My favorites of all the Warhol paintings I have seen are the four “Camouflage” paintings included in this show. In this series, a pattern derived from the military camouflage design is superimposed on images of Warhol’s face, of the artist Joseph Beuys, and of the Statue of Liberty. The camouflage pattern carries at least three different associations: war and death; fashion (as kids periodically take to wearing such clothing); and, most literally, the desire to conceal, to hide. In the Camouflage Self-Portrait pictures, Warhol tries to hide himself behind a surface. Though one’s eyes try to focus selectively on the multicolored pattern and then on the human face, it becomes impossible to see one without the other. If Two Hundred Campbell’s Soup Cans has a rapid rhythm, these self-portraits appear to be vibrating just beyond the limits of human perception. In the fusion of their two elements, the artist acknowledges himself as a shaman, a spinner of illusions behind which he wishes to hide but cannot. These paintings acknowledge that all images that we make are merely temporary illusions, the shadow play of magicians.

The Film Center’s retrospective of Warhol’s films should prove almost as valuable as the exhibition of paintings, although it is unfortunately not as extensive. Eleven of Warhol’s films, which reportedly number 60 in all, will be shown complete; Sleep and Empire will be screened in excerpts of less than an hour each. Most of these have been unavailable for many years. After Warhol was shot, his assistant, Paul Morrissey, who believes that the best use of cinema is to present the personalities of the actors rather than the sensibility of the director, began directing a series of relatively conventional narratives that were released under Warhol’s name. Thus many have seen “Warhol” films that Warhol had little to do with, and that are informed minimally, if at all, by his vision. At the time Morrissey’s films started playing in commercial theaters, the earlier Warhol-directed films were withdrawn; the thinking at the Factory, apparently, was that their technical “crudeness” and improvisational nature might dilute the growing box-office power of Warhol’s name.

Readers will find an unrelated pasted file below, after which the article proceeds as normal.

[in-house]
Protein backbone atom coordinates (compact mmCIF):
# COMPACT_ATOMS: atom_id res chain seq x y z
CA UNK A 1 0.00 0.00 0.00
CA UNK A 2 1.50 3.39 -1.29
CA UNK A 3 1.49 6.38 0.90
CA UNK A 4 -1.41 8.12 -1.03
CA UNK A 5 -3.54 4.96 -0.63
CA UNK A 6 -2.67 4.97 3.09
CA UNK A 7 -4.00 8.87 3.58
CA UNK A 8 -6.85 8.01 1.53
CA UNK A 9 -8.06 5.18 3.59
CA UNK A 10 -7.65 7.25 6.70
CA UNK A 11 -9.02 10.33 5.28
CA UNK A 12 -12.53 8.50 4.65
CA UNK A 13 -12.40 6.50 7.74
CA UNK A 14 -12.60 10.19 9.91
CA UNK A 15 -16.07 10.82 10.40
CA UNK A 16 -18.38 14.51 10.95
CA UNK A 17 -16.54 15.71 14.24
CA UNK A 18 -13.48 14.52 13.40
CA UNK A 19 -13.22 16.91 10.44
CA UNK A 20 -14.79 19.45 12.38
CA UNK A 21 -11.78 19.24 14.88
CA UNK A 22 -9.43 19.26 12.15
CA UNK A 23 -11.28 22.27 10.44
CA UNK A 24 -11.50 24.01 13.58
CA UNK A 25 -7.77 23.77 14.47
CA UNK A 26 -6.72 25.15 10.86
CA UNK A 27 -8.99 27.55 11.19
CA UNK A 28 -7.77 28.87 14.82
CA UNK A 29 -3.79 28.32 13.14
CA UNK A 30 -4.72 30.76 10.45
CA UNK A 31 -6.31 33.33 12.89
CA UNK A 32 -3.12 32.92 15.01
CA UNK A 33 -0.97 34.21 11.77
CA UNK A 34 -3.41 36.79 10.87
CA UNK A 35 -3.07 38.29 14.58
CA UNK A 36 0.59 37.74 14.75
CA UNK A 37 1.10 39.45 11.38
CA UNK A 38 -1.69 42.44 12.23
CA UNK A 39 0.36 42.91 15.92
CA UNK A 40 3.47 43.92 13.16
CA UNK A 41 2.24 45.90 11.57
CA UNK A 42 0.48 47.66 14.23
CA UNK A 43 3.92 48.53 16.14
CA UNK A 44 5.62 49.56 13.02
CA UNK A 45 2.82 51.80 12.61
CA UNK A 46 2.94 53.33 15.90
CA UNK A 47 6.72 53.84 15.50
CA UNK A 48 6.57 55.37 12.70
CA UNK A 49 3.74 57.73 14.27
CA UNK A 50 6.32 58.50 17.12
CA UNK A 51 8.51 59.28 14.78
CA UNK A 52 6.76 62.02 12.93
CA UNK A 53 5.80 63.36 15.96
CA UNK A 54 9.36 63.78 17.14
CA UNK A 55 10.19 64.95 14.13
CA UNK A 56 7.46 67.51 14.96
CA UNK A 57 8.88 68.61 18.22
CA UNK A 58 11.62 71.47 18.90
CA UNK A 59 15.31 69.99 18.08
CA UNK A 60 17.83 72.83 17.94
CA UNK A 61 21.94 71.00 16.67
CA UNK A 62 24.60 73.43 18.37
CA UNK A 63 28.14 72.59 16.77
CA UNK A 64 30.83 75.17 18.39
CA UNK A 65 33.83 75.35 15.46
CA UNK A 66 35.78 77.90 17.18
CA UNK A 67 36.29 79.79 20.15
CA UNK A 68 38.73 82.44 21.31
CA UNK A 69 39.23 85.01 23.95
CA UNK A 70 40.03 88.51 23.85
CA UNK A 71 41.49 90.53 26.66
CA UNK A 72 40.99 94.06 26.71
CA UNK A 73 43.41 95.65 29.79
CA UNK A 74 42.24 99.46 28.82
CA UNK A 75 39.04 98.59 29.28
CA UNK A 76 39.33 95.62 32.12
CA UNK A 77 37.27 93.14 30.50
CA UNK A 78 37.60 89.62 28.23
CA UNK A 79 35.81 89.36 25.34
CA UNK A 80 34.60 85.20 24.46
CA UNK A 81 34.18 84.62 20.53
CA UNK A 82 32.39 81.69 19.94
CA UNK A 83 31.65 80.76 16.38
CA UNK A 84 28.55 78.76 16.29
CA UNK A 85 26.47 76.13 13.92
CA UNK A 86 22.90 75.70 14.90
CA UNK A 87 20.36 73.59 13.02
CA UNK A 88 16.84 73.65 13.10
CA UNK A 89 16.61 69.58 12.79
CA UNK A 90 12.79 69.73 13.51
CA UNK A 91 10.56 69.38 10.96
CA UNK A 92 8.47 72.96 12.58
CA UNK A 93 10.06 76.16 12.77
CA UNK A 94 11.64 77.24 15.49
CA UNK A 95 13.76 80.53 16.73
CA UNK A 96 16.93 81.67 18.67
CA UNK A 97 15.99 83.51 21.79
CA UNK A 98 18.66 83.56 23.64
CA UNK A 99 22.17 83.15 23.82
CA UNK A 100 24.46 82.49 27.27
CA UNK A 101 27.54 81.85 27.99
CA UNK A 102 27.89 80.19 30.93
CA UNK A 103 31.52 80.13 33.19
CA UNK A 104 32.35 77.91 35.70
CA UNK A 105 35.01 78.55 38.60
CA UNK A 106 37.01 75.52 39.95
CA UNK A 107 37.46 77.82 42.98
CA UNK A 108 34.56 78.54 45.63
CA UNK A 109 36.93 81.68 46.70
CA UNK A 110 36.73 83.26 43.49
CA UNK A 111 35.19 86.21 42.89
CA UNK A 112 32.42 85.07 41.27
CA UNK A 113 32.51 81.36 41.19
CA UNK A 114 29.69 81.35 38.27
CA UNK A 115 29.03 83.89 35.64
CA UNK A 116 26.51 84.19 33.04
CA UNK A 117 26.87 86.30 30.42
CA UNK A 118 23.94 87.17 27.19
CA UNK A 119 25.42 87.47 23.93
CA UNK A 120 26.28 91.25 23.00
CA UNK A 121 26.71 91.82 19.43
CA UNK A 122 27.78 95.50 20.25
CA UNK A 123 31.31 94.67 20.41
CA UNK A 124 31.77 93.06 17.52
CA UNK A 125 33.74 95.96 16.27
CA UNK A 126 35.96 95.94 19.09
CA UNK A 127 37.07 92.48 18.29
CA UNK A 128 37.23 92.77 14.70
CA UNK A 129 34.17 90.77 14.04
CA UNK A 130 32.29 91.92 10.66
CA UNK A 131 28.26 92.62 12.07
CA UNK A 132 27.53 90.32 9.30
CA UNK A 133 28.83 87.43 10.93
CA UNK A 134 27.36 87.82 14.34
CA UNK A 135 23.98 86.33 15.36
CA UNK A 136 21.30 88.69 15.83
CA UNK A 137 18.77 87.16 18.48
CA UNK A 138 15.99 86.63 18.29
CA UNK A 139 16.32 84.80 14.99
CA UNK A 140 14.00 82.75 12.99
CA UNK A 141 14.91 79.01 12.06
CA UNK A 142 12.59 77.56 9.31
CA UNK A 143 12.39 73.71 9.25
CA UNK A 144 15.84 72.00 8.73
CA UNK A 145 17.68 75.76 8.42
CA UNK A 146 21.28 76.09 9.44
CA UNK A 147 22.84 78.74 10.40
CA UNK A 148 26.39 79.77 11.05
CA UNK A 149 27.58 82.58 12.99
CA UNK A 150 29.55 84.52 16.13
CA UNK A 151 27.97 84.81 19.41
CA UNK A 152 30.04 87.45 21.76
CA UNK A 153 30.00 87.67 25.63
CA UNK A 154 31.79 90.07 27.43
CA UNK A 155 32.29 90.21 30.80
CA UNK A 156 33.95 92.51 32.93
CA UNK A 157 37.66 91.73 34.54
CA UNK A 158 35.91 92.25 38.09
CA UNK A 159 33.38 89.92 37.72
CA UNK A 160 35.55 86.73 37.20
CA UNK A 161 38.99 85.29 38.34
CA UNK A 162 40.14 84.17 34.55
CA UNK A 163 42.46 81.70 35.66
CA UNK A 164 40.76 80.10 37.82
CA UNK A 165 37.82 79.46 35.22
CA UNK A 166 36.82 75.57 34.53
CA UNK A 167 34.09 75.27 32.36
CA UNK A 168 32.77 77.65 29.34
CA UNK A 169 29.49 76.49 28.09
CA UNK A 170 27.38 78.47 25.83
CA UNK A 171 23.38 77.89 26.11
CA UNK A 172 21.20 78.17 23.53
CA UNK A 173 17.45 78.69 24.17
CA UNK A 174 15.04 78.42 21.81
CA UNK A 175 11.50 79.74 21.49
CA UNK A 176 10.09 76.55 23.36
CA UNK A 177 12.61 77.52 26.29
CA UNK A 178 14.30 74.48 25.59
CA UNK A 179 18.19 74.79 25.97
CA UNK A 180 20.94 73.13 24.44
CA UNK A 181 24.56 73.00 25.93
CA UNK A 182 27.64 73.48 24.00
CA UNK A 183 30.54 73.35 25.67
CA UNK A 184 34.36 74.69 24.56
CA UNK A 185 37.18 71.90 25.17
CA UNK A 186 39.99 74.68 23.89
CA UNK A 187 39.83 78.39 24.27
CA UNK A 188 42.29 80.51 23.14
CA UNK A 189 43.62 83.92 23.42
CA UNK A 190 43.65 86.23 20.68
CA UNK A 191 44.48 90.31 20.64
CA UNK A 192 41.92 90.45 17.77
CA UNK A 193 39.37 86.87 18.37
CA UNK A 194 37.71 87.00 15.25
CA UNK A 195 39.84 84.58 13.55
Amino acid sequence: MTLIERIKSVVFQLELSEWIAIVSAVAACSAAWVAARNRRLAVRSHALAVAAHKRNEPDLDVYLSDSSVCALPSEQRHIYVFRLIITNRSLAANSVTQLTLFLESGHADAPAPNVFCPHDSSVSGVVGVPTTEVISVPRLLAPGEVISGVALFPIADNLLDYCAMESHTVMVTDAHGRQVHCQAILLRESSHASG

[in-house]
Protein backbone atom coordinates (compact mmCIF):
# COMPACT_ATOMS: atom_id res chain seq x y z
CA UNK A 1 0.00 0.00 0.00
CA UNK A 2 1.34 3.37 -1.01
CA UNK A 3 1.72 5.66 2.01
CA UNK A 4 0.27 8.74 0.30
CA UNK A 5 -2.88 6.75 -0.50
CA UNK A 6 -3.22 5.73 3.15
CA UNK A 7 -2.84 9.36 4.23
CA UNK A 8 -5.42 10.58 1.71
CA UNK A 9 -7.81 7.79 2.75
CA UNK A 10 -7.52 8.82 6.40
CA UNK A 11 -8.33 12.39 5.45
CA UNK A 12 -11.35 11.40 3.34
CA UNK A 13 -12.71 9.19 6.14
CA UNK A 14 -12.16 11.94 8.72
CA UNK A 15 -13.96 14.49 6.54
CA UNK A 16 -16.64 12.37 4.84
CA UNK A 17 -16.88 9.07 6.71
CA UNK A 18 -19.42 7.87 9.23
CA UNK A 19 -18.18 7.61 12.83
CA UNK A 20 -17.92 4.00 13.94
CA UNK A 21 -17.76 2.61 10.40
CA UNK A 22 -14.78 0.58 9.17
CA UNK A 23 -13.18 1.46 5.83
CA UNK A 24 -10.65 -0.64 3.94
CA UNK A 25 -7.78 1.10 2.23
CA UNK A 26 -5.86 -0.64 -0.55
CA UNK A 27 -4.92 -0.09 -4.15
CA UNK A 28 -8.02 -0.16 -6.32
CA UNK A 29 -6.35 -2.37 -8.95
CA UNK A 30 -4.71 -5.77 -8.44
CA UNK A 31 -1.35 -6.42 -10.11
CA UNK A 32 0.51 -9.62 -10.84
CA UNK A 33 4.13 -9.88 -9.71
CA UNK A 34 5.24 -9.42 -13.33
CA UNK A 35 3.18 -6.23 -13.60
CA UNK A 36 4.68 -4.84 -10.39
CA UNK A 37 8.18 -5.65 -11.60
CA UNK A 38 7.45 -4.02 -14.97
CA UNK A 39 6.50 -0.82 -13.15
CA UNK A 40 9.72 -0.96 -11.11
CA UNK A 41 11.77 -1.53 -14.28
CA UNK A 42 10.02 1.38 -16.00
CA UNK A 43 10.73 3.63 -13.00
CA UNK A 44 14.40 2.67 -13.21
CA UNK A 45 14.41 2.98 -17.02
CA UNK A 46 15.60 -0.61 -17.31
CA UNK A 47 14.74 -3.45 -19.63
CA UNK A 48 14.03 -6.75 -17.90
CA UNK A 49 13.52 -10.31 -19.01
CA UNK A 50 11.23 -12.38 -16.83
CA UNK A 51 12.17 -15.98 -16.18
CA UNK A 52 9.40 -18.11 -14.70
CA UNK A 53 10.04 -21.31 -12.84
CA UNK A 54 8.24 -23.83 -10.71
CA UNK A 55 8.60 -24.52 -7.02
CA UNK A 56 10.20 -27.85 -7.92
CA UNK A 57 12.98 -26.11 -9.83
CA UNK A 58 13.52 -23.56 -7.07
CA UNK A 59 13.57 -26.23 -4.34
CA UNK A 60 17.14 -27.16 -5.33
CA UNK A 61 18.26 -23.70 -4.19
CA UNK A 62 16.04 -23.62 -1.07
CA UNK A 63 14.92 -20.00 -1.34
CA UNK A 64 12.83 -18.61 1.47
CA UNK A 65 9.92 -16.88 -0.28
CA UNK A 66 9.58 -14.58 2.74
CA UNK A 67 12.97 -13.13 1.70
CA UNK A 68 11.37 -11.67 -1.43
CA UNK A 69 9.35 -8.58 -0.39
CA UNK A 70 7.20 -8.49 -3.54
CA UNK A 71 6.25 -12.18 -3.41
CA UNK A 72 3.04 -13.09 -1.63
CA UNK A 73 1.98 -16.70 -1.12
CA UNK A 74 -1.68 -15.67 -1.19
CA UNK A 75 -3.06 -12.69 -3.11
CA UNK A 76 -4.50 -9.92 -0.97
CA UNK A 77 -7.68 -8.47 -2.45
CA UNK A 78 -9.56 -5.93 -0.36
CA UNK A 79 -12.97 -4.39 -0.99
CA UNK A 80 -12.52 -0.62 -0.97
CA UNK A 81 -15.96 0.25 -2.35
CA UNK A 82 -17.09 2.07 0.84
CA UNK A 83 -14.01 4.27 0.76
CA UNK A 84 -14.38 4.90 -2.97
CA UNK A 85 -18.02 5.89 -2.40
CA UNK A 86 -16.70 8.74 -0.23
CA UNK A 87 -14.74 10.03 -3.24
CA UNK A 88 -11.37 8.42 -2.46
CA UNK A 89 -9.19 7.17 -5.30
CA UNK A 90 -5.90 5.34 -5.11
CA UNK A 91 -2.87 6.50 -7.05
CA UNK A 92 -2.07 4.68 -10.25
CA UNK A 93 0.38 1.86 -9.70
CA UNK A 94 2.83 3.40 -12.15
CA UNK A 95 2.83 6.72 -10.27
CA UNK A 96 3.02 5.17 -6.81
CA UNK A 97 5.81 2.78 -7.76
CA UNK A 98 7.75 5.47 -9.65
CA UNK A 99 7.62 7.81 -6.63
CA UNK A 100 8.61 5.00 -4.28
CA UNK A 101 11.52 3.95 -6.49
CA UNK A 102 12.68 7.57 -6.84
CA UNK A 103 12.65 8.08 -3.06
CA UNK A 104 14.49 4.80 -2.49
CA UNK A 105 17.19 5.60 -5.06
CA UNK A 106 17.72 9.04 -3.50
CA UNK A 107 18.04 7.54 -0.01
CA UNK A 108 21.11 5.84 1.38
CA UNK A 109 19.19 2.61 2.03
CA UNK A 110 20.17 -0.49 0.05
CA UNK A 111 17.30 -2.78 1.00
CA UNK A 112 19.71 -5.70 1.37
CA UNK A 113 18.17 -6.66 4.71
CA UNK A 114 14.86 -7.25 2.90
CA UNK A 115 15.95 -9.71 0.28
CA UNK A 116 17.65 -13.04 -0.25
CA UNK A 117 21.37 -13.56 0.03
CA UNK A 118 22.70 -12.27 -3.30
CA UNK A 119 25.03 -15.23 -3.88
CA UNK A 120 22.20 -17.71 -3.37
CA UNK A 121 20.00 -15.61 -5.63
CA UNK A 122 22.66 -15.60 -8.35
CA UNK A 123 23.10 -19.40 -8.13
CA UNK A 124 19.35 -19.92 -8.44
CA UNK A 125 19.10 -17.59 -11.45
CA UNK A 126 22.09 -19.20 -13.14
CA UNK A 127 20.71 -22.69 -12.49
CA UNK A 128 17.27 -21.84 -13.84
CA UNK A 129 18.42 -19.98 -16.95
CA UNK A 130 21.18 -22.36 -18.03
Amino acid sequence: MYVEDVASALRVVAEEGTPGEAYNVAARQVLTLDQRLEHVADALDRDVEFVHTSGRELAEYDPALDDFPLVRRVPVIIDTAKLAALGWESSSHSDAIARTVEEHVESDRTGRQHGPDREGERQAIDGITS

Most of the films in the Film Center series are genuine and great Warhol films. I might quibble with the selection somewhat–masterpieces like Lupe and **** and the important (though hard-core sexplicit) early Couch are far more interesting than The Nude Restaurant and Lonesome Cowboys. But Blow Job, My Hustler, Vinyl, and above all The Chelsea Girls are vital and original, and they can also be seen in terms somewhat similar to those I have used to describe the paintings.

One aspect of Warhol’s filmmaking career is that he seems to have consciously tried to recapitulate the history of cinema. His first films were black and white, silent, and given to long static takes with no camera movement. Gradually he introduced camera movement, color, sound, zooms, and editing, though his editing never had the analytic coherence of most films, whether commercial or experimental. In Warhol’s static camera one finds the cinematic equivalent of the simple formal design choices he makes in producing a silk-screen painting. Part of the beauty of the silk-screen grids is in the way that the arrangement of a carefully selected photographic image can make, in its gridlike repetition, a highly formal design. The repetition that Warhol achieved by silk-screening the same image over and over again on a single canvas is achieved in a film like Eat by letting the same shot continue for a long time. Warhol always has an eye for composition, and he carefully selects his film images with the same formalistic eye that informs his silk-screening. We always feel that the borders of the frame are the absolute limits of what should be of interest to our eyes; his compositions look as if they have a preselected design, which intensifies our regard for what is contained within.

Most of the pre-Chelsea Girls Warhol films that I have seen lack the richness of multiple themes that I find in his best paintings. They are very much worth seeing nonetheless, for the elegance of their imagery, their redefinition of cinematic time, and their further reflections on the theme of emptiness. As one readjusts one’s expectations to the slower observational pace of this cinema, the static camera’s function begins to change. It starts as a camera that doesn’t move because it doesn’t know how to yet (Warhol’s recapitulation of film history); but eventually we see the revelation of a sensibility that, standing before the observed world, is aware of nothing so much as its own vacuity. The voyeur–and Warhol’s films are nothing if not voyeuristic–must, like the fetishist, absent himself before that which he regards and desires in order to establish his peculiar relationship with it. His desire is to look rather than to participate, but in that self-assumed position he assures his own alienation.